* Offers $16.00 per share to take Caribou private
* $340 mln offer a 30 pct premium to Caribou's Friday close
* Caribou shares trade above offer price
* Offer way too low, hedge fund shareholder says
By Siddharth Cavale and Aditi Shrivastava
Dec 17 The Benckiser group agreed to buy Caribou
Coffee Co Inc for about $340 million in a deal that
would boost the German investment company's position as the No.
2 U.S. purveyor of premium coffee, but still well behind
Joh. A. Benckiser Group (JAB), the investment vehicle of the
Reimann family, offered $16 per share to take Caribou private, a
premium of about 30 percent to the stock's Friday close of
Adding Caribou's 610 outlets in 22 U.S. states to
Benckiser's Peet's Coffee and Tea outlets would give the group a
little more than 800 U.S. outlets. Starbucks has about 11,000.
Caribou shares jumped to $16.64 on the Nasdaq, suggesting
some investors anticipate a higher offer, before easing back to
$16.01 by early afternoon, still just above the offer price.
"We don't think they are paying anywhere near enough. The
price should be closer to $30-$35," said Richard Fearon,
managing director of Hedge fund Accretive Capital Partners LLC,
whose largest shareholding is in Caribou.
"At $16 per share (Caribou) is being stolen for less than
0.9 times sales and 10.5 times earnings before interest, taxes,
depreciation and amortization," Fearon said.
Peet's, in contrast, was taken private at 2.4 times sales
and 21 times EBITDA, Fearon said.
Craig Hallum analyst Matt Bendixen, who has a $19 target
price on the stock, said he believed Caribou could get a better
offer. "The buyer has got a pretty good value here on the
purchase price," he said.
However, intrinsic valuation on Thomson Reuters StarMine
suggested that Caribou's stock should be trading around $8.22,
compared with Friday's close of $12.32, indicating stronger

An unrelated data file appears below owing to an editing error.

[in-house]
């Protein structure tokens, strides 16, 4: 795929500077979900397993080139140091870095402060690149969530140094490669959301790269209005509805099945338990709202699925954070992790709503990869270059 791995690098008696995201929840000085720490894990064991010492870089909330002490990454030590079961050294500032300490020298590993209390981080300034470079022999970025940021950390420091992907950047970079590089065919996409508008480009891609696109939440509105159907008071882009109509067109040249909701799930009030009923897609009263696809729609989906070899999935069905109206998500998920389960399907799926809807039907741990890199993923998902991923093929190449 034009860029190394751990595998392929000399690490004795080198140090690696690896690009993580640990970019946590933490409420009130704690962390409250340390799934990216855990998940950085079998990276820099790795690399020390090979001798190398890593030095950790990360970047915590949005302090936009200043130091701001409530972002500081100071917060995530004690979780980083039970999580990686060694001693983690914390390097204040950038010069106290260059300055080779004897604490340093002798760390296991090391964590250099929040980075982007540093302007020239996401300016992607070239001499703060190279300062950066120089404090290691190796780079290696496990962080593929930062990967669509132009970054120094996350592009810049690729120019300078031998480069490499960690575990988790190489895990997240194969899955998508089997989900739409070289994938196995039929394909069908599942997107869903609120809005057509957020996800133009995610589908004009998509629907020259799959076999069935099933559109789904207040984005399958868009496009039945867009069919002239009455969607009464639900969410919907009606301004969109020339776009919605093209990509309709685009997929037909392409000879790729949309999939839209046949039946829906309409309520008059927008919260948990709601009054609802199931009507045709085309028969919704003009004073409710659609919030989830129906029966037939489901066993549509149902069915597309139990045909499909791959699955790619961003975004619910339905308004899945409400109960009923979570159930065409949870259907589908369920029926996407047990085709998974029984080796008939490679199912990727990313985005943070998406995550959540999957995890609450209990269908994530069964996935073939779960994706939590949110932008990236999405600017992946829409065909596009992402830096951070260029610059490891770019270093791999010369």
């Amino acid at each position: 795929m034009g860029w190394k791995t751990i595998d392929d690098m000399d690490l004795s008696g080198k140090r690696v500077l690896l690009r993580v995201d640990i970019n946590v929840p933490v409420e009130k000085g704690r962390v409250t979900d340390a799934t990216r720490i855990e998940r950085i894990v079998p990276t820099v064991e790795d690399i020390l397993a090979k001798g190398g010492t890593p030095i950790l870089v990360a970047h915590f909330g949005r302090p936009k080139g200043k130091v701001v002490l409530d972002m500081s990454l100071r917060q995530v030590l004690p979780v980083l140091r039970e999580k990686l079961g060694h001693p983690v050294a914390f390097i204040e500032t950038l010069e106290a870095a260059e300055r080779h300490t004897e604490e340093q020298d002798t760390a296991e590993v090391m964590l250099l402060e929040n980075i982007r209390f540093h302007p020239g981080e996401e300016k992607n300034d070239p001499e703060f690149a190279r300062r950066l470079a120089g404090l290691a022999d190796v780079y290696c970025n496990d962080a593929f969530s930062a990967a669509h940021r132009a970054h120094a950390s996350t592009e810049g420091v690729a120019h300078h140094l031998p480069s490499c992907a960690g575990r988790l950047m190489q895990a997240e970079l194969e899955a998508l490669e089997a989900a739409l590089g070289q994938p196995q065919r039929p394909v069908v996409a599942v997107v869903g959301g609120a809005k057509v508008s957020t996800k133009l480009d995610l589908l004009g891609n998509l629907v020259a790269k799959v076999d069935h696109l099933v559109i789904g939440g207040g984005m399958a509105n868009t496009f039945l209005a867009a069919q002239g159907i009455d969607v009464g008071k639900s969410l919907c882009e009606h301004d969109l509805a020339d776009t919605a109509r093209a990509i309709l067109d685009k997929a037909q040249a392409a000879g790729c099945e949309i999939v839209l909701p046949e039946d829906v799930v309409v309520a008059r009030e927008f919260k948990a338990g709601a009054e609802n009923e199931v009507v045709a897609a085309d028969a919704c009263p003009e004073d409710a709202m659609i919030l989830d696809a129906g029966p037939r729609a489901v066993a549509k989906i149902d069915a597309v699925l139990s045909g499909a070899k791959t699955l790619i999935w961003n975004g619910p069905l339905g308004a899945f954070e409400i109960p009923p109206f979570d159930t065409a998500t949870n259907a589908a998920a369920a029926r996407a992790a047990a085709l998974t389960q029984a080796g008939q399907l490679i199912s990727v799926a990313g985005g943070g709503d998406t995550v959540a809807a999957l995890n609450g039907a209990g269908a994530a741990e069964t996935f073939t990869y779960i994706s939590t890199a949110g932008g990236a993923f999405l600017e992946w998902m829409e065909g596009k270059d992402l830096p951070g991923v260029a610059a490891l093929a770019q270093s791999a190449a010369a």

growth than analysts had anticipated.
StarMine's models take into account analyst estimates for
growth, usually over five years, and then model the typical
growth trajectory of companies over a longer period of time.
"Investing in a growing premium coffee space is the
overarching theme here, and Caribou is a very cheap way to do
that," Stephens Inc analyst Will Slabaugh told Reuters.
The Reimann fortune comes from the Benckiser chemicals
company, founded in 1823, one of the predecesor companies of
London-based Reckitt Benckiser Group Plc.
The family also controls fashion group Coty, which
it unsuccessfully tried to merge with Avon Products Inc
in a $10.7 billion deal earlier this year, and owns Labelux
Group, manager of luxury brands Bally, Belstaff and Jimmy Choo.
Benckiser bought Peet's Coffee & Tea Inc for
about $1 billion in July. It further bulked up its coffee
business in October when it raised its stake in Amsterdam-listed
D.E Master Blenders 1753, the Douwe Egberts coffee
business spun out of Sara Lee, to just over 15 percent.
Caribou Coffee, founded in 1992, operates its own outlets
and licences its coffee to Green Mountain Coffee Roasters Inc's
for its Keurig single-cup coffee brewers.
Caribou reported a 3.5 percent rise in comparable-store
sales in the third quarter, helping it post a
Chicago-based BDT Capital Partners, founded by Byron Trott,
a long-time confidant of billionaire investor Warren Buffett,
will participate in the Caribou deal as a minority investor and
Once the deal is completed, Caribou will continue to be
operated as an independent company run by its current management
and will remain based in Minneapolis, Minnesota.
Caribou Coffee was advised in the deal by Moelis & Co LLC.